According to our recent survey of coastal communities, 49 per cent of 18 to 24-year-olds are already planning on moving away. And jobs are cited as the main reason, with 70 per cent being more likely to stay if the economic opportunities inland were made available in their coastal hometown.
The likes of Whitby, Scarborough and Robin Hood’s Bay are rarely seen as emblems of coastal decline. Yet they too are suffering from being left behind.
Most Northern Powerhouse funding flows away from the sea. Almost all coastal regeneration money from government, meanwhile, goes towards heritage, recreational and arts projects.
Most recently, only four of the 44 projects announced in the latest round of the Coastal Revival Fund could be described as for ‘business’, and none of these were in Yorkshire.
This partly explains why the majority of young we polled in coastal communities claimed to see no evidence of new investment, or improvement in living standards since 2019, despite the Government’s ‘levelling-up’ agenda.
Preserving the beauty and tourism of Yorkshire’s coast is vital, but it must be matched with the investment that’s needed to spur high wage and high skilled jobs in these areas.
Not only for the sake of the young adults, forced to make difficult decisions about their future, but also so that we can, once and for all, rip up the script about the coast. For it’s not just a place of buckets and spades, despite what some in cities and in Whitehall may think.
It’s a place that’s long had a pioneering spirit, especially in Yorkshire. The first search engine was not produced in Silicon Valley, but was created by a Scarborian. Whitby is where Captain Cook launched his maritime career. And Scarborough has even won an award for Europe’s most enterprising town.
Today, there is an opportunity to put our coastal areas right at the heart of Britain’s green industrial revolution. So, with the Budget days away, Maritime UK is calling on the Chancellor to provide £1bn co-investment for our sector to kick-start a world leading decarbonisation programme.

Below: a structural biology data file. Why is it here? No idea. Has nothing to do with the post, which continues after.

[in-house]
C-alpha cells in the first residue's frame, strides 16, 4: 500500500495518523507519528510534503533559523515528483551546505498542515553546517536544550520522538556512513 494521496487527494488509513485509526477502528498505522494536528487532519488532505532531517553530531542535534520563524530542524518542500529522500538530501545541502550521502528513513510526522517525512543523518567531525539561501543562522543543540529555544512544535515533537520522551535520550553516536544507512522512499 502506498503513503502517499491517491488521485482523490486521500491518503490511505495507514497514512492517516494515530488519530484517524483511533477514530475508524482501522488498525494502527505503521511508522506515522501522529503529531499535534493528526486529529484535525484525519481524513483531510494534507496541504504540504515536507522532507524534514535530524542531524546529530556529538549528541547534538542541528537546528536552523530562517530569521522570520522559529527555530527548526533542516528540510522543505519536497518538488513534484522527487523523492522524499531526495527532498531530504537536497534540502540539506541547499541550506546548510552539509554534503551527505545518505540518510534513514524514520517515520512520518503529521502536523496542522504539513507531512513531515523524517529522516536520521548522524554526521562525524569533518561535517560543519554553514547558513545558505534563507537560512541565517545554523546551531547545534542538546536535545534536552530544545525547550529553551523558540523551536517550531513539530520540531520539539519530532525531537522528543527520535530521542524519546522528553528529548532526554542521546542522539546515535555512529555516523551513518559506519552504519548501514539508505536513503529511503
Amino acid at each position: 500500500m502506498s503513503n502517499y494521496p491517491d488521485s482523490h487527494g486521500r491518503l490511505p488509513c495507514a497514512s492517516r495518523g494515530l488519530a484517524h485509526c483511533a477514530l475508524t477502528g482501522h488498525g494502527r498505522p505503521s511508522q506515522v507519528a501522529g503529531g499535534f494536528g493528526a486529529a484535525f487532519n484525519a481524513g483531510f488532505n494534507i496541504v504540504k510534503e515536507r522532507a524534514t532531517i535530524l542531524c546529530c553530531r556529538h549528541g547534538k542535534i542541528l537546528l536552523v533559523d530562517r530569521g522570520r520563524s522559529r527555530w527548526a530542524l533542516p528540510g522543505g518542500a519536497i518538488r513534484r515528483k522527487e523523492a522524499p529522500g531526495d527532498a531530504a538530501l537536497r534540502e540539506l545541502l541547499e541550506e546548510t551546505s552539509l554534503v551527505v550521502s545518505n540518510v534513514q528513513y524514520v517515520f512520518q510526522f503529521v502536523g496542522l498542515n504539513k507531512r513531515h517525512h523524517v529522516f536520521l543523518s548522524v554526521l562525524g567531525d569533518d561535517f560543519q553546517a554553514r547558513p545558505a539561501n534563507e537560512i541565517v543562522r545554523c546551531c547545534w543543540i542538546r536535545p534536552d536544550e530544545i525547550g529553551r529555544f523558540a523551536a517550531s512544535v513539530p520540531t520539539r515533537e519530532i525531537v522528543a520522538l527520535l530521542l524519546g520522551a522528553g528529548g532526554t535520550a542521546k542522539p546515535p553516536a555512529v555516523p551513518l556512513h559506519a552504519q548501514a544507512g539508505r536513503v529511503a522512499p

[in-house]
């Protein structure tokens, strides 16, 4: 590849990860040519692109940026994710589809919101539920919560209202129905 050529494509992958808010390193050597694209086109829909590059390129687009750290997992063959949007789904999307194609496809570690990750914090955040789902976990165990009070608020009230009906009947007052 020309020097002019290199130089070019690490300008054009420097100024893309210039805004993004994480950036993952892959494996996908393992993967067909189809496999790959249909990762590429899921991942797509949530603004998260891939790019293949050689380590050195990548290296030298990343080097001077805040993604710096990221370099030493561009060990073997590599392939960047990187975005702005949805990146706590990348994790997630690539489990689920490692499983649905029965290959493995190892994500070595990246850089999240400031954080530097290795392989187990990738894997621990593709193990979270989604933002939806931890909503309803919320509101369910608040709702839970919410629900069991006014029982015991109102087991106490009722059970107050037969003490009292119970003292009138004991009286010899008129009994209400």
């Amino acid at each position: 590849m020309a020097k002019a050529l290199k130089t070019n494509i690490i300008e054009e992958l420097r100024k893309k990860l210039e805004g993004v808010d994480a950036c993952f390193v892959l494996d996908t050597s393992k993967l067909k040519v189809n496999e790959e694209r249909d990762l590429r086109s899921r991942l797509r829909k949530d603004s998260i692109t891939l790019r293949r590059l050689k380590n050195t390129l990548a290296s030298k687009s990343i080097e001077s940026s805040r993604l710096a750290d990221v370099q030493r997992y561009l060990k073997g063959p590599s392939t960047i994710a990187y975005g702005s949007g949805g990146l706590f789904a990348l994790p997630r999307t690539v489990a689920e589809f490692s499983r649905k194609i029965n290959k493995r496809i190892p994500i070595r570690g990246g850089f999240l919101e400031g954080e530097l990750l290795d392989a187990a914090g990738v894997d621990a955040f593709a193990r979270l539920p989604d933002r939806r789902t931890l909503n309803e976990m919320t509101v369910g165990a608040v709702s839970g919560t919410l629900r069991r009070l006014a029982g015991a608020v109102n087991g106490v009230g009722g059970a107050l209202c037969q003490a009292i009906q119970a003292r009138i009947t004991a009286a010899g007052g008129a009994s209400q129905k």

All in, this would create more than 73,000 skilled maritime jobs paying £9,000 more than the national average per year. That’s thousands of new reasons for young people to stay, all in roles dedicated to safeguarding our planet’s future. These jobs would include building new shore power charging points across Yorkshire’s coast – a proven technology that can reduce emissions at ports today, and charge tomorrow’s Teslas of the seas.
The US, Norway, Sweden, Canada, Germany, Denmark, France and Italy are among those that have multiple shore power facilities, all thanks to co-investment support from their governments. But the UK does not yet have a large-scale commercial scheme in operation.
Jobs would also be created in developing the emissions free fuels, and propulsion systems, needed to steer our vessels in a green direction.
Last month, the Government provided a multi-million pound award to MJR Controls, a Yorkshire-based maritime firm, for a project that aims to use the energy of wind turbines offshore to charge vessels, just as we use electric charging points to charge cars.
This is a technology that could not only be used locally in the windfarms of Withernsea, but one that Yorkshire could export to the globe, taking its share of the global market for maritime emission reduction technologies that will reach $15bn annually by 2050.
This offers a glimpse of how local coastal communities could be transformed, and it’s just one example of what could be achieved.
This Government investment into MJR formed part of the UK’s recent £23m Clean Maritime Demonstration Competition. Despite being a limited, year-long springboard to fund studies and trials, it was massively oversubscribed, with bids worth 225 per cent of the available budget.
The potential in significantly scaling these investments up, therefore, is plain to see.
That is why industry and communities, from the Tees to the Humber, will be hoping that the coast is not forgotten in this week’s Budget.
Sarah Kenny is the chair of Maritime UK.
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